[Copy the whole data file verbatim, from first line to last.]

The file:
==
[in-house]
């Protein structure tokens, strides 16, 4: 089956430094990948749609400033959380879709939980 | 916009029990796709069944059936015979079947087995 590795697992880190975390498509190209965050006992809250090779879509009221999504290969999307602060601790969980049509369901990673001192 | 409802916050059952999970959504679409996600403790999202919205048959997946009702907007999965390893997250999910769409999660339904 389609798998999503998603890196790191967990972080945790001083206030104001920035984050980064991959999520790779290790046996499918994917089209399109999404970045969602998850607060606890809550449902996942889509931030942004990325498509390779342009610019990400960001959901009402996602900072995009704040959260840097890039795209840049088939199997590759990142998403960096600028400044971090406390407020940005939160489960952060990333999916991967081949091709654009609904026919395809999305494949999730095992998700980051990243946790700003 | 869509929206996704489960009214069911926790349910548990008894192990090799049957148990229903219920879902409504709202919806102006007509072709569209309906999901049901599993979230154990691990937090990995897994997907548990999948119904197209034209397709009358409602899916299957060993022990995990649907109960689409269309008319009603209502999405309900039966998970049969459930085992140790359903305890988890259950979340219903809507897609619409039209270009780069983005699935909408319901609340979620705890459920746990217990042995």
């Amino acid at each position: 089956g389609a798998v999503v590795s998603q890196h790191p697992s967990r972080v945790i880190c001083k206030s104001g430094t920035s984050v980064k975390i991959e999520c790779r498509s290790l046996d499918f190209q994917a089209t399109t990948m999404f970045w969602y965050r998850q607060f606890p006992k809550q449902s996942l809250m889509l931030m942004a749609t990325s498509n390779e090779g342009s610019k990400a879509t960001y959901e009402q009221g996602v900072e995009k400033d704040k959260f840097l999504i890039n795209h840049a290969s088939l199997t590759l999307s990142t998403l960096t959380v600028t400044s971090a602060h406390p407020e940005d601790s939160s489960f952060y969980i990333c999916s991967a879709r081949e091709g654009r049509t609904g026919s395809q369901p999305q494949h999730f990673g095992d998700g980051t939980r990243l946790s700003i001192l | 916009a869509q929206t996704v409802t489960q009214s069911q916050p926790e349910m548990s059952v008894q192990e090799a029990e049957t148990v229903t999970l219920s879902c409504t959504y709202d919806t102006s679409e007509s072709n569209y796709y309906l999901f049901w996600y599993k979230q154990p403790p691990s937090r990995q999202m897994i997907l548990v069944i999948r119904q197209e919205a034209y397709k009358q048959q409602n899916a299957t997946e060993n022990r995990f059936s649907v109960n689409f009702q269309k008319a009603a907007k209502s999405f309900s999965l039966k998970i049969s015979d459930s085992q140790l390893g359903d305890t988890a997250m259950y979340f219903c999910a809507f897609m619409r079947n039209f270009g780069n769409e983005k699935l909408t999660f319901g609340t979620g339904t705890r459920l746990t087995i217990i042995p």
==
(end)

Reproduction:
[in-house]
């Protein structure tokens, strides 16, 4: 089956430094990948749609400033959380879709939980 | 916009029990796709069944059936015979079947087995 590795697992880190975390498509190209965050006992809250090779879509009221999504290969999307602060601790969980049509369901990673001192 | 409802916050059952999970959504679409996600403790999202919205048959997946009702907007999965390893997250999910769409999660339904 389609798998999503998603890196790191967990972080945790001083206030104001920035984050980064991959999520790779290790046996499918994917089209399109999404970045969602998850607060606890809550449902996942889509931030942004990325498509390779342009610019990400960001959901009402996602900072995009704040959260840097890039795209840049088939199997590759990142998403960096600028400044971090406390407020940005939160489960952060990333999916991967081949091709654009609904026919395809999305494949999730095992998700980051990243946790700003 | 869509929206996704489960009214069911926790349910548990008894192990090799049957148990229903219920879902409504709202919806102006007509072709569209309906999901049901599993979230154990691990937090990995897994997907548990999948119904197209034209397709009358409602899916299957060993022990995990649907109960689409269309008319009603209502999405309900039966998970049969459930085992140790359903305890988890259950979340219903809507897609619409039209270009780069983005699935909408319901609340979620705890459920746990217990042995």
């Amino acid at each position: 089956g389609a798998v999503v590795s998603q890196h790191p697992s967990r972080v945790i880190c001083k206030s104001g430094t920035s984050v980064k975390i991959e999520c790779r498509s290790l046996d499918f190209q994917a089209t399109t990948m999404f970045w969602y965050r998850q607060f606890p006992k809550q449902s996942l809250m889509l931030m942004a749609t990325s498509n390779e090779g342009s610019k990400a879509t960001y959901e009402q009221g996602v900072e995009k400033d704040k959260f840097l999504i890039n795209h840049a290969s088939l199997t590759l999307s990142t998403l960096t959380v600028t400044s971090a602060h406390p407020e940005d601790s939160s489960f952060y969980i990333c999916s991967a879709r081949e091709g654009r049509t609904g026919s395809q369901p999305q494949h999730f990673g095992d998700g980051t939980r990243l946790s700003i001192l | 916009a869509q929206t996704v409802t489960q009214s069911q916050p926790e349910m548990s059952v008894q192990e090799a029990e049957t148990v229903t999970l219920s879902c409504t959504y709202d919806t102006s679409e007509s072709n569209y796709y309906l999901f049901w996600y599993k979230q154990p403790p691990s937090r990995q999202m897994i997907l548990v069944i999948r119904q197209e919205a034209y397709k009358q048959q409602n899916a299957t997946e060993n022990r995990f059936s649907v109960n689409f009702q269309k008319a009603a907007k209502s999405f309900s999965l039966k998970i049969s015979d459930s085992q140790l390893g359903d305890t988890a997250m259950y979340f219903c999910a809507f897609m619409r079947n039209f270009g780069n769409e983005k699935l909408t999660f319901g609340t979620g339904t705890r459920l746990t087995i217990i042995p």